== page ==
“I’ve been a Game Warden for 20-years– and a police officer for five-years before that– and of all the victims I’ve recovered, not one was wearing a life vest,” said Captain Cliff Swofford with Texas Parks and Wildlife. “We are very, very serious about kids, especially, wearing life vests. It may sound harsh, but if anyone has ever pulled a child from the bottom of a lake … people would understand why we’re so serious.”
In Texas each year, approximately 4.5-million people boat. It’s a great way to enjoy a day with friends and family– gliding along on a sailboat or motoring faster on a speedboat towing skiers, wakeboarders or tubers.
Yes, spending time around the water– lakes, rivers or an ocean– is a wonderful way to enjoy time outdoors; if you know what you’re doing. Unfortunately, not all 4.5-million boaters know all they need to guarantee a safe day come sundown.
Since 1895, Texas Game Wardens serve the citizens of Texas by providing professional law enforcement, search and rescue and water safety, while working to conserve and protect the natural resources of Texas.
Yep, when it comes to anything related to water, it’s not a local police department or county sheriff’s department that’s responsible for law enforcement; it’s the Texas Game Wardens.
“We’re a state agency, just like any other Texas law enforcement agency, with the same authority,” said Swofford. “We have the authority to inspect any boat– just by being in a boat means ‘implied consent’ for us to board– with full arrest powers for any law violations.”
He added that boat operators are under the BWI (Boating While Intoxicated) rules, which are the same as the state DWI (Driving While Intoxicated) guidelines.
He said that although many wardens are affiliated with county sheriff offices, they are a separate state agency.
“The Denton County Sheriff’s office will act as a contact for us, but in Cook County we office out of the County Commissioner,” he said.
Swofford added that local fire departments assist with search and rescue efforts, such as the City of Lewisville which now operates two Dive Rescue Units that are fully equipped with gear to help with a complete dive rescue operation and have two boats that are housed on the water at Lake Lewisville.
Additionally, the Grapevine Fire Department operates a Dive Rescue Team. A watercraft utilized for firefighting and rescue on Lake Grapevine. The “Mustang” is a 26-foot Sea Ark Marine “Little Giant” craft with twin 225 horsepower motors. It also has a 500 gallon per minute pump for fighting boat and marina type fires.
Thanks to a grant in 2015 from CoServ, the Flower Mound Fire Department purchased a specialized watercraft, which bounces off debris in swift water and offers easy deployment, plus training options for emergency crews. This boat is an invaluable tool for water rescues, flood evacuations and other water emergencies.
In 2015, there were 44 boating fatalities and hundreds of boat accidents and injuries on Texas waters.
Where cause of death was known, 76-percent of fatal boating accident victims drowned. Of those drowning victims, 85-percent were not wearing a life jacket.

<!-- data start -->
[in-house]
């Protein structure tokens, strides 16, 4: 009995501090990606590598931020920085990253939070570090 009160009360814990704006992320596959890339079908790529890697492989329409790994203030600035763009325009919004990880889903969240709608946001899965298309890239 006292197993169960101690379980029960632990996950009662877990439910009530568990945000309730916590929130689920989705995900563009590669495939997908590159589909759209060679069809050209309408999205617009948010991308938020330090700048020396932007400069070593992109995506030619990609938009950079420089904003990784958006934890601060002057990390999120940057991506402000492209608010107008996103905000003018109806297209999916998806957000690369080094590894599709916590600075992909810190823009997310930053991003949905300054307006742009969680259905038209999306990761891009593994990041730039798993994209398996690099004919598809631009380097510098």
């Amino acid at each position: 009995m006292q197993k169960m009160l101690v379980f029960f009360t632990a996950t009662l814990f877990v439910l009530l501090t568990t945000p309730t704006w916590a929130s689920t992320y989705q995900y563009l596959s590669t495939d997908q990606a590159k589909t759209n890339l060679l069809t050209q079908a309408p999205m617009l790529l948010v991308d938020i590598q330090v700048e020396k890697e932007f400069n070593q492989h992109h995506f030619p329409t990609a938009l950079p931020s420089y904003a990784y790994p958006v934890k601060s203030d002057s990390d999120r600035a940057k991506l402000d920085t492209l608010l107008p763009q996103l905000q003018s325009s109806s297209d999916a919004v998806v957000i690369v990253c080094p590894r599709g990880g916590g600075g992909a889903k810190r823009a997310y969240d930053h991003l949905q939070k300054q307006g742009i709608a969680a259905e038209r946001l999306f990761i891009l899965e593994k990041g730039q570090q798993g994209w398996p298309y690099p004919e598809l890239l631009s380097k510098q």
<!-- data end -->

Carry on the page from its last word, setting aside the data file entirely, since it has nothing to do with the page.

Swofford pointed out that any child under the age of 13, must be wearing a life vest if the boat is not anchored or moored.
“Just having a vest that fits for each person on board isn’t enough,” he said. “If it’s not within easy reach for immediate use, that doesn’t count. It doesn’t do any good if it’s locked away someplace.”
He also recommended that any pet aboard should also have a vest that fits.
Also important to realize, is that boating is not unlike driving a car. In fact, the top cause of boating accidents and deaths are attributed to operator inattention, operator inexperience and improper outlook. Those operator factors were followed by excessive speed, alcohol use and navigation rules violation. The vessel types with the highest percentage of deaths were open motorboats (46-percent), kayaks (12-percent) and canoes (11-percent).
Anyone born on or after Sept. 1, 1993 who wishes to operate certain vessels on the public waterways of Texas must complete a water education course. The minimum age of certification is 12-years-old. A person must be 13-years-old to operate certain vessels alone on the public waters of Texas.
Where instruction was known, only 15-percent of deaths occurred on vessels where the operator had received a nationally-approved boating safety education certificate.
Of those 15-percent of accidents involving educated boat operators, only two-percent involved U.S. Coast Guard Auxiliary-trained operators; a huge decline in total incidents.
The U.S. Coast Guard (USCG) Auxiliary course, “About Boating Safely,” will be held on multiple dates in June, July and August on both Lewisville Lake and Lake Grapevine. The course is designed for new boaters, young boaters, hunters, fishermen and personal watercraft operators and features common-sense boating training.
Topics will include trailering a boat or personal watercraft, rules of navigation and right-of-way, inland lakes boat operation, piloting, required equipment and what boaters should carry on the water.
For class dates and registration, visit: www.cgaux.org for the education link.
“It’s important to realize that, just like on the road, that while you might be a good boater, not everyone around you is, too,” said Swofford. “If you aren’t watching out for yourself, nobody else will be. And, even wearing a vest, everyone should learn to at least float, if not actually swim.”
To see the best swimming areas on Lewisville Lake, visit: www.lake-lewisville.org/swimming
To see the best swimming areas on Lake Grapevine, visit: www.lake-grapevine.com/swimming
The final piece of the “water puzzle” to complete the picture, visit the U.S. Corps of Engineers to learn what areas of every Texas waterway is open: http://www.swf-wc.usace.army.mil/lake/lakefacilities.htm
Safe boating to all!